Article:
01/05/2008

You Haven't Made it Yet

Carl Sampson 'The Dean'

Continuing the theme of limit hold’em for one more week, you already know by now that I rate this game as tough to beat in an online environment as any other game out there in my opinion. But it is a fact that because of the terrible variance in short handed limit hold’em games that many players who think that they are beating the game may not be.

Because the variance is so high then anyone who has only around 10,000 hands of results to go on has only barely scratched the surface. The variance in limit hold’em has also increased since the days when I first started playing it online simply because the games have become more tight aggressive and the bigger limit games now require a much bigger bankroll than they used to in order to reduce the chances of going broke.

When I first started online back in 2002 then a bankroll of 250 to 300 big bets was sufficient but this is blatantly not the case anymore. I have said a few times that limit hold’em is my favourite game, but if I stop and think about this for a minute then I don’t believe this to be the truth and I may be kidding myself here.

Many top professionals in the higher stakes games have 1000 big bet bankrolls which is indicative of just how brutal the variance is when your edge is reduced by playing better players at those levels. But I never started off at that level and in fact, my first game online as I recall was a very meagre $3-$6 game. In fact it wasn’t until I became acquainted with the CEO at RakeTheRake.com in 2004 that I first became aware of the concept of rakeback and the professionalism of that site helped me enormously to stay in the game at times when I was struggling.

Winning at any mid level limit holdem game in 2008 takes considerable skill. But limit hold’em is a game that can fool bad players into believing that they are good and also vice versa. I know players who have had violently contrasting results over 100k hands of play. I am also aware of winning professionals who have also only broke even over 100k hands and above. Can you imagine just how long it would take the average online player to play that many hands of poker?

I don’t know what the average number of tables is that an average online player plays (I am sure that there must be stats out there somewhere on this) but if it is less than four then it would take weeks for a player to generate that many hands of play. The games online have become super tight even at the lowest limits and the bigger games really sort out the men from the boys in a way that NLHE can never do.

Plus, there is a whole new wave of limit hold’em theory that has emerged over the past year or so that makes many of the older books on the subject of little use except as primers. I have spent six years on this game yet I have had to re-educate myself over the past year because of the players getting better and the analysis becoming more sophisticated. To be honest, I have really started to lose my patience with the game, I just cannot get my head around losing 400 big bets at say $30-$60 and know that it is entirely normal. I don’t much care for dipping $24,000 on a regular basis thank you very much.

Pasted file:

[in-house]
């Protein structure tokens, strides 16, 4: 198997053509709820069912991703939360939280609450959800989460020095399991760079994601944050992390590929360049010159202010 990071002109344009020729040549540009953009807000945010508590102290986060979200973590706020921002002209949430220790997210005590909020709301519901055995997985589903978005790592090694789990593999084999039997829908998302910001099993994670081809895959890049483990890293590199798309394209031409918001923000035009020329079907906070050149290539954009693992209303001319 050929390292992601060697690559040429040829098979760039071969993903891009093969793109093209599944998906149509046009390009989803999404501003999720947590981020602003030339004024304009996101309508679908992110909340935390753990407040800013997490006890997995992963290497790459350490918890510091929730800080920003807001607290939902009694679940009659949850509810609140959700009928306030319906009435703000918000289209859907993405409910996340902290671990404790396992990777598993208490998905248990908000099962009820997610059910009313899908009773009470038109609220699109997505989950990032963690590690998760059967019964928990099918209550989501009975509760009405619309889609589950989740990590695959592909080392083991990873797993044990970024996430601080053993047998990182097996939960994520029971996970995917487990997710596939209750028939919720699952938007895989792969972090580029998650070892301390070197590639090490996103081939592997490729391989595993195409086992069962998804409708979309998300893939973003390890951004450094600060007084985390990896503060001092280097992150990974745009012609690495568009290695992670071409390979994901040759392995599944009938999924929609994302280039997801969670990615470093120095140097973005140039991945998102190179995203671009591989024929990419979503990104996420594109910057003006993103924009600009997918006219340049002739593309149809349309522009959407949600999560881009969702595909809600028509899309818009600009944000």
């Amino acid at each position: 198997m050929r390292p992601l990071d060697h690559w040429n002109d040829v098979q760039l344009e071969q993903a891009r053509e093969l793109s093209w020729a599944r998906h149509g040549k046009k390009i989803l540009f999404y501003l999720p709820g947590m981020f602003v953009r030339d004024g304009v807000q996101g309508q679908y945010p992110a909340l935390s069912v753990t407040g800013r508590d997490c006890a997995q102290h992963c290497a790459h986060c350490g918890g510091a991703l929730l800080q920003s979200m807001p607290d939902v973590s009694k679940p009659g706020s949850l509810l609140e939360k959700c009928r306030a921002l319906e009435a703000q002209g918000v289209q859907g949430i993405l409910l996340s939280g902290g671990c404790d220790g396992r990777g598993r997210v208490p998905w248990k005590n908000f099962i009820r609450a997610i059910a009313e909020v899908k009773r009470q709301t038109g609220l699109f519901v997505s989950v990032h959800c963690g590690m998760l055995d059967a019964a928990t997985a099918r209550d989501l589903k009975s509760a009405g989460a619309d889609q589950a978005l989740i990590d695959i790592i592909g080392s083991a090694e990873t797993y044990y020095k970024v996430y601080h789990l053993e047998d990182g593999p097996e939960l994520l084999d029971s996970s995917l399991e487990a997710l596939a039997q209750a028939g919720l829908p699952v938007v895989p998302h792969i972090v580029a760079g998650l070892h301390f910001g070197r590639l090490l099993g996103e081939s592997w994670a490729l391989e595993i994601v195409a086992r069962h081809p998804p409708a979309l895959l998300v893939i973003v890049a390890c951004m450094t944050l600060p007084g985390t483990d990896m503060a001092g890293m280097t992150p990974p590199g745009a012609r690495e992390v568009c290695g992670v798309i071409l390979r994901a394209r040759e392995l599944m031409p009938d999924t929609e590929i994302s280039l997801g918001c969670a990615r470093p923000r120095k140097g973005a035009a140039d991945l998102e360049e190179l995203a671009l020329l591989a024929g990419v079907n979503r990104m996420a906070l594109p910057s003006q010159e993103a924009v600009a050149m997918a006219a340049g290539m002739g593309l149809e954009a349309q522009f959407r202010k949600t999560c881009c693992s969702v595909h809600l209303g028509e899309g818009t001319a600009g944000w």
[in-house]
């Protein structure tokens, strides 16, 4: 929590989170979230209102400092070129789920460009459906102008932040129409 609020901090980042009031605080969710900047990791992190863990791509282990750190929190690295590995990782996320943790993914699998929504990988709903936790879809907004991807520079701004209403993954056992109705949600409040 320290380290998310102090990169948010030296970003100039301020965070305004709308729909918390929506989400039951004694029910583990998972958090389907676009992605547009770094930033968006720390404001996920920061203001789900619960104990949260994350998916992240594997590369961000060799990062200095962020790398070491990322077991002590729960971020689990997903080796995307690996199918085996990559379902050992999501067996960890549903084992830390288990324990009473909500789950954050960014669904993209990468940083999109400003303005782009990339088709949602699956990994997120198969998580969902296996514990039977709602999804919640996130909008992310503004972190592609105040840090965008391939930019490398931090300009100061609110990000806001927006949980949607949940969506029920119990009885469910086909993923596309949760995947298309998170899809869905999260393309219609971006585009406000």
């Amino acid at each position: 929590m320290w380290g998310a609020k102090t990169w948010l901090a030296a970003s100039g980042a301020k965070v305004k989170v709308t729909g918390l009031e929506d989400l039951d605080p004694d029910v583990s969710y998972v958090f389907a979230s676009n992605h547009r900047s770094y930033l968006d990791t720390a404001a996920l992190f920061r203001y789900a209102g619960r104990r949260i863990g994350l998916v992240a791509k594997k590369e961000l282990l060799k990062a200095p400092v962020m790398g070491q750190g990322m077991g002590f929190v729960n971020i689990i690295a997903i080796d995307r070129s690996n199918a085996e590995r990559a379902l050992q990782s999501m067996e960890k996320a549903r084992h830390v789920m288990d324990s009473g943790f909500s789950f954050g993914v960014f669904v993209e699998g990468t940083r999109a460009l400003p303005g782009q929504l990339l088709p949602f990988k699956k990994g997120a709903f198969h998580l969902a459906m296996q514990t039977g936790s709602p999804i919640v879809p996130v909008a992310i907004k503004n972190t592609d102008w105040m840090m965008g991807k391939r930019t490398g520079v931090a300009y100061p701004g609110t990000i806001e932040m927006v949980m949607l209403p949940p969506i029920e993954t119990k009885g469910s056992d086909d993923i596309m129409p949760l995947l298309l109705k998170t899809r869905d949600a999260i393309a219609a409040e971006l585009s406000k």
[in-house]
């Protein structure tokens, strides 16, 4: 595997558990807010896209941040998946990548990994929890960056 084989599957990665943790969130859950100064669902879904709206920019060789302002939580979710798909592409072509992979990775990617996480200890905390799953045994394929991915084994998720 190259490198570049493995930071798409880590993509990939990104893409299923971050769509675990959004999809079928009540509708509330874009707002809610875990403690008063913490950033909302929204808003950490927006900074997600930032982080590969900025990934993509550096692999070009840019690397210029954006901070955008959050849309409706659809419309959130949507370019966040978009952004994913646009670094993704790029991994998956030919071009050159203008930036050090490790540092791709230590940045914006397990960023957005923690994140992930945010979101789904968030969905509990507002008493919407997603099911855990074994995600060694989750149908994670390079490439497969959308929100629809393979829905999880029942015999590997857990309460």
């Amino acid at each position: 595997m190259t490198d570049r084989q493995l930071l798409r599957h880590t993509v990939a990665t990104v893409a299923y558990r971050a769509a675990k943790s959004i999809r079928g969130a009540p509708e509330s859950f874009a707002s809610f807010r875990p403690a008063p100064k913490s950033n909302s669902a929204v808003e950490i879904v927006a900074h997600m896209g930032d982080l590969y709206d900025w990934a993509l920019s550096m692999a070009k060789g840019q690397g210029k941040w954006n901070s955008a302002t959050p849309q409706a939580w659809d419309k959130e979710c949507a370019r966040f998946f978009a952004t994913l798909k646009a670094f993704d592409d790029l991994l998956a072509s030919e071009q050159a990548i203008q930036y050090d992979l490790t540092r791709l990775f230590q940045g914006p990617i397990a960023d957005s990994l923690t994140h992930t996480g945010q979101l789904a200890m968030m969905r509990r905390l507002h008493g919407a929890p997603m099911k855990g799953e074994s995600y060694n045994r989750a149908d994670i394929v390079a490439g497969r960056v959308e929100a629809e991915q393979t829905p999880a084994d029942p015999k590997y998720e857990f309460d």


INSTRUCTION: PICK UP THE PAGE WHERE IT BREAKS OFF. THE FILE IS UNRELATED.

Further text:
A normal swing in 2008 is more than what my entire roll was back in 2002. If I were to play online in 2008 with the same size bankroll that I had in 2002 (250BB) then I would have a risk of ruin somewhere in the region of about 25%.

But there has been a big debate for many years about which game is the toughest in poker. People talk about NLHE, PLO etc and everyone puts forward very convincing arguments for each. Well to that I say this, PLO is certainly tougher than NLHE but in my opinion, so is limit hold’em.

I have actually turned several people down (some off this forum) who have come to me over the past few months and asked for coaching in limit hold’em. Why have I done this? Well let me put something to you, if a novice player came to me and asked me to teach them poker and then to get them to play high stakes NLHE online within two years, this would be a mammoth task. But yet I know exactly how I would go about trying to tackle this feat and even though the chances of success would be slim, there would be some chance at least.

But if that same player asked me to do the same with limit hold’em despite the fact that this is my number one game when it comes to earnings and knowledge then I simply would not know where to start. You can turn a novice player into a pretty decent player in a very short space of time, maybe in a few months in a game like NLHE yet this could not happen at limit. For me then this is the key difference and is why I only coach players who are at an advanced level because getting them there is just too time consuming in limit. As usual I will be available through the forum to answer any questions.

About the Author